The mighty men of prayer in the Bible, and the mighty men of prayer throughout the ages of the church’s history, have been men who were much given to thanksgiving and praise. David was a mighty man of prayer, and how his psalms abound with thanksgiving and praise. The apostles were mighty men of prayer; of them we read that they were continually in the temple, praising and blessing God. Paul was a mighty man of prayer, and how often in his epistles he bursts out in definite thanksgiving to God for definite blessings and definite answers to prayers. Jesus is our model in prayer as in everything else. We find in the study of His life that His manner of returning thanks at the simplest meal was so noticeable that two of His disciples recognized Him by this after His resurrection.

Thankfulness is one of the inevitable results of being filled with the Holy Spirit and one who does not learn in everything to give thanks cannot continue to pray in the Spirit. If we would learn to pray with power we would do well to let these two words sink deep into our hearts—with thanksgiving.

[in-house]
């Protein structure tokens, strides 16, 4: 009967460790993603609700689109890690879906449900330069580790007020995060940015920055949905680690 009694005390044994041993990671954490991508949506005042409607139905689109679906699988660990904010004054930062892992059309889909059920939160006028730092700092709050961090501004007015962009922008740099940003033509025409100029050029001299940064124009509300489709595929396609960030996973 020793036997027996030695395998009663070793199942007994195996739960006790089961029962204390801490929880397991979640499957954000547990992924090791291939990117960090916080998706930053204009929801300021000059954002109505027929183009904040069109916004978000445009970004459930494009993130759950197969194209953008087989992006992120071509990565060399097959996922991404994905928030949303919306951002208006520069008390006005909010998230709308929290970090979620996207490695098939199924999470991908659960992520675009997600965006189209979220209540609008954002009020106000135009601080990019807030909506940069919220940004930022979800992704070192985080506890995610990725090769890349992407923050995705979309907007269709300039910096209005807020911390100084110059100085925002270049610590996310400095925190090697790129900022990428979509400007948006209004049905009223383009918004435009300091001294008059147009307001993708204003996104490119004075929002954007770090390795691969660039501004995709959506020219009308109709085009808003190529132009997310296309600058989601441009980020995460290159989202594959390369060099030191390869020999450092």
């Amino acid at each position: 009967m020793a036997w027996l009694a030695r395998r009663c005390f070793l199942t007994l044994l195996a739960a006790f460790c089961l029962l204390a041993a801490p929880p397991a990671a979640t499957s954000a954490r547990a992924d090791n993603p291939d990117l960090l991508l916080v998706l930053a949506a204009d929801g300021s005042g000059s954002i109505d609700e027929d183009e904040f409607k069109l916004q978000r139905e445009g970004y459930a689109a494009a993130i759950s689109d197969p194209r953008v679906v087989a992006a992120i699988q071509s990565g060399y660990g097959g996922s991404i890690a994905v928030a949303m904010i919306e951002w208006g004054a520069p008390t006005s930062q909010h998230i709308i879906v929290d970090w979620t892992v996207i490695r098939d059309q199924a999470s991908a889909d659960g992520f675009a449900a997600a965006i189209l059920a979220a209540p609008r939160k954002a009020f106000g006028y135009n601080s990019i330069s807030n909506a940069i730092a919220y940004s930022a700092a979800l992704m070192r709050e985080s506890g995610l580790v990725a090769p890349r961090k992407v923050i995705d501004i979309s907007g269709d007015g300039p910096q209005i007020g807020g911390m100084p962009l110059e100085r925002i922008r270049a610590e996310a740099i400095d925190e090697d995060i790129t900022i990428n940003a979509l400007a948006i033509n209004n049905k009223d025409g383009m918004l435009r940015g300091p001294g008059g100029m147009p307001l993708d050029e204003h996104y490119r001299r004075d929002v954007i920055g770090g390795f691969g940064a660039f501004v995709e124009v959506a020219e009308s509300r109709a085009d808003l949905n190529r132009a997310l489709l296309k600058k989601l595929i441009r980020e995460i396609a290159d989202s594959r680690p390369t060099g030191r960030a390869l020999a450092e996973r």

Discouragement & Thanksgiving


I would have despaired unless I had believed that I would see the goodness of the LORD in the land of the living. Wait for the LORD; be strong and let your heart take courage. Yes, wait for the LORD.
—Psalm 27:13-14 NKJV

My wife and I received more discouraging news Tuesday evening. I don’t know why disappointment seems to gather around the holidays like a flock of morbid moths to a Christmas candle, but I’m getting accustomed to it.

We hear all the stories how more people die in December than any other month of the year. (I lost my Dad six Decembers ago, so I can point to my own experience of that truth.) And for every Jolly Old Saint Nick, there’s some Scrooge ready with a “Bah, Humbug!” CornucopiaBad seems to lurk around good for no other reason than sheer spite. Still, I think Job—who had leeway to talk—said it best: “Shall we receive good from God, and shall we not receive evil?” (Job 2:10)